Imagine that your wealth manager recommends an investment into a fund managed by someone you’ve never met and likely never will, someone you’ve only read about, who is partnered with a team of professionals whose names you mostly don’t know.
Further, while you have access to the manager’s track record, you have no clear understanding of how they plan to make money. They hint that their strategy will be somewhat different than previous ones, but won’t offer any details. And in this fund, the management team decides how much of the annual revenues to keep for themselves in the form of compensation, and how much accrues to the benefit of investors. Finally, they also decide how much, if any, of those revenues are paid out to investors in the form of dividends.
Does this sound like the kind of investment pitch that would persuade you to reach for your checkbook? I’m guessing no. Like some others in the investment world, I manage an investment business where the opposite happens — we carefully articulate our strategy, regularly make all of management available to our investors, have a fixed compensation scheme for managers based entirely upon performance, as well as a contractual dividend policy. And even with that, we are carefully scrutinized by prospective investors, and appropriately so. And yet, I am continually amazed at the correspondingly low level of due diligence that happens when people invest in the public securities arena.
Investors buy stocks accepting very little disclosure, and even less when it comes to checks and balances, and alignment of interests between managers and shareholders. Investor disclosures are generally so poor that even a well-educated analyst would struggle to assess the true value of many companies, or the risks inherent in their businesses.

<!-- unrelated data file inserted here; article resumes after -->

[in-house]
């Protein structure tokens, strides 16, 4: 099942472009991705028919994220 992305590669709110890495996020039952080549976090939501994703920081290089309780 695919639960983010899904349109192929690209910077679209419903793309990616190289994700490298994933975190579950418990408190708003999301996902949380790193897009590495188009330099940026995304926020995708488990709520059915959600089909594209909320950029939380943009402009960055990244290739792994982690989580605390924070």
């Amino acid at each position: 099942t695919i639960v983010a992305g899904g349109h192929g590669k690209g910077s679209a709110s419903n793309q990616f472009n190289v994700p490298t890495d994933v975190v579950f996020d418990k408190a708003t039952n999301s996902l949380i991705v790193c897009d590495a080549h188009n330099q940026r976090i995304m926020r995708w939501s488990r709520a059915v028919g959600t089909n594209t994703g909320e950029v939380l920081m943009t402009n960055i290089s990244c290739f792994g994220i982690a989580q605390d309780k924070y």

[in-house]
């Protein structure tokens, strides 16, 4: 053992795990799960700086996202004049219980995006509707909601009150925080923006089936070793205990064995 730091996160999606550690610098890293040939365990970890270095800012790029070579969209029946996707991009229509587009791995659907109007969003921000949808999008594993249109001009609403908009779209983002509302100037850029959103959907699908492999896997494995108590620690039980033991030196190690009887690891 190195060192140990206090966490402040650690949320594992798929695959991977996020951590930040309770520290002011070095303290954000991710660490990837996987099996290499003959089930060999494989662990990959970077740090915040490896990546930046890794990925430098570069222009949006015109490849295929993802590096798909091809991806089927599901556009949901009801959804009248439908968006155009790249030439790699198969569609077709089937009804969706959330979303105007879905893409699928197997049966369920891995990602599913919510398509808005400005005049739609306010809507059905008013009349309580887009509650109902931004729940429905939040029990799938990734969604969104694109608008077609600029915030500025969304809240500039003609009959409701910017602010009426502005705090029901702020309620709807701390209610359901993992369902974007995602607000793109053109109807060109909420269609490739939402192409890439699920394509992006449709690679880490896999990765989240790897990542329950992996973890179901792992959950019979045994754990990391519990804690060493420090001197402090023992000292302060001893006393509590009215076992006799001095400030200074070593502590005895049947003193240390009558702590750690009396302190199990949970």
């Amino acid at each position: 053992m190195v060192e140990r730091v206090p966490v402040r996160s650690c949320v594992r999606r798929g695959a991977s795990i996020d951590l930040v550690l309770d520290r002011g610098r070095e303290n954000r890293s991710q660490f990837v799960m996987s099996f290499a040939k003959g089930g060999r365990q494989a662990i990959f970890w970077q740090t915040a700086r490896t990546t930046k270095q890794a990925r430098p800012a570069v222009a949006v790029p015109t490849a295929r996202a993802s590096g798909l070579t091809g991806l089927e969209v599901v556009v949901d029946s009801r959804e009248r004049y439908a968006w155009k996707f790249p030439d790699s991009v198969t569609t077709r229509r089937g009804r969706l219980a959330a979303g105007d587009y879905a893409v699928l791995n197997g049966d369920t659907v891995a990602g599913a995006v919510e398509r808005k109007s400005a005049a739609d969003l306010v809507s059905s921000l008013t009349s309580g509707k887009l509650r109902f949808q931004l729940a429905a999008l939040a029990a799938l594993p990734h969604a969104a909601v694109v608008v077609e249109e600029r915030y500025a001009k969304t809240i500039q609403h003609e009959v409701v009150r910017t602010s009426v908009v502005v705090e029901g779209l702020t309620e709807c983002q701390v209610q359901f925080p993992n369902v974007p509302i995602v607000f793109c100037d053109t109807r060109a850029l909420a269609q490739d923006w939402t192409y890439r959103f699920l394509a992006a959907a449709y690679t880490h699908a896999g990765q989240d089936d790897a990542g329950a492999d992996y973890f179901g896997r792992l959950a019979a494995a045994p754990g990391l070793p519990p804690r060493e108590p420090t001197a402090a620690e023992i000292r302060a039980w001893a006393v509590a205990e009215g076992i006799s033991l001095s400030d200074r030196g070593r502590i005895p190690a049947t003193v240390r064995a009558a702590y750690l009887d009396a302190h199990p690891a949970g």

Even a powerful and massive company like Apple is, in my mind, far riskier that many would imagine. While it has long been one of the dominant consumer goods/technology companies, it would have to continue to innovate successfully in a way that hasn’t been done before by similar companies to justify its enterprise value. BlackBerry dominated handheld devices not long ago and is now a much less valuable company. Even more alarming is Palm, which was an early mover in this space and was perhaps the Apple of its time. Right now, younger generations would struggle to recognize that name. And, yes, Apple has a massive pile of cash. However, history has shown that management of public companies are loath to return that cash to investors for fear of shrinking their empires. They opt instead to grow their empire by using the cash for acquisitions.
My point is not to pick on any single stock, but to illustrate one of the main disconnects I see in the investment world today: Investors are far too complacent when investing in the stocks of public companies — displaying a willingness to accept risks, a lack of transparency, and poor alignments of interest they would never accept in a nonpublic investment.